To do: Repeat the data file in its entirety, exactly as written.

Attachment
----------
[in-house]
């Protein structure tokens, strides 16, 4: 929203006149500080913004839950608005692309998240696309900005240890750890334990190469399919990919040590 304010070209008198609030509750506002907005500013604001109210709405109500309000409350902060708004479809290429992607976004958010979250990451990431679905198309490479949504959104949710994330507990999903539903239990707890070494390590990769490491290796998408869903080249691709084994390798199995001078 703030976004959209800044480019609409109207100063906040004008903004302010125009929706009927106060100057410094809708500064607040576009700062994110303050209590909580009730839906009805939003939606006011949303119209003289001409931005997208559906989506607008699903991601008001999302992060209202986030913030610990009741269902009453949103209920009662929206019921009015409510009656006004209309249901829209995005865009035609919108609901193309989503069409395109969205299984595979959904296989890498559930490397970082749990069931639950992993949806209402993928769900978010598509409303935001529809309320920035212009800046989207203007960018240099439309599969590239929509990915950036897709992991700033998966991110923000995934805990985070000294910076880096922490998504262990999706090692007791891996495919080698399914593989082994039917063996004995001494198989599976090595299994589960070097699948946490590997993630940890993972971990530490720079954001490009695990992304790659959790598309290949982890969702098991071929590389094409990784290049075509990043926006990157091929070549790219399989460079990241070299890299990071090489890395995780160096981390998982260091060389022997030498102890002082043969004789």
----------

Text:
[in-house]
């Protein structure tokens, strides 16, 4: 929203006149500080913004839950608005692309998240696309900005240890750890334990190469399919990919040590 304010070209008198609030509750506002907005500013604001109210709405109500309000409350902060708004479809290429992607976004958010979250990451990431679905198309490479949504959104949710994330507990999903539903239990707890070494390590990769490491290796998408869903080249691709084994390798199995001078 703030976004959209800044480019609409109207100063906040004008903004302010125009929706009927106060100057410094809708500064607040576009700062994110303050209590909580009730839906009805939003939606006011949303119209003289001409931005997208559906989506607008699903991601008001999302992060209202986030913030610990009741269902009453949103209920009662929206019921009015409510009656006004209309249901829209995005865009035609919108609901193309989503069409395109969205299984595979959904296989890498559930490397970082749990069931639950992993949806209402993928769900978010598509409303935001529809309320920035212009800046989207203007960018240099439309599969590239929509990915950036897709992991700033998966991110923000995934805990985070000294910076880096922490998504262990999706090692007791891996495919080698399914593989082994039917063996004995001494198989599976090595299994589960070097699948946490590997993630940890993972971990530490720079954001490009695990992304790659959790598309290949982890969702098991071929590389094409990784290049075509990043926006990157091929070549790219399989460079990241070299890299990071090489890395995780160096981390998982260091060389022997030498102890002082043969004789």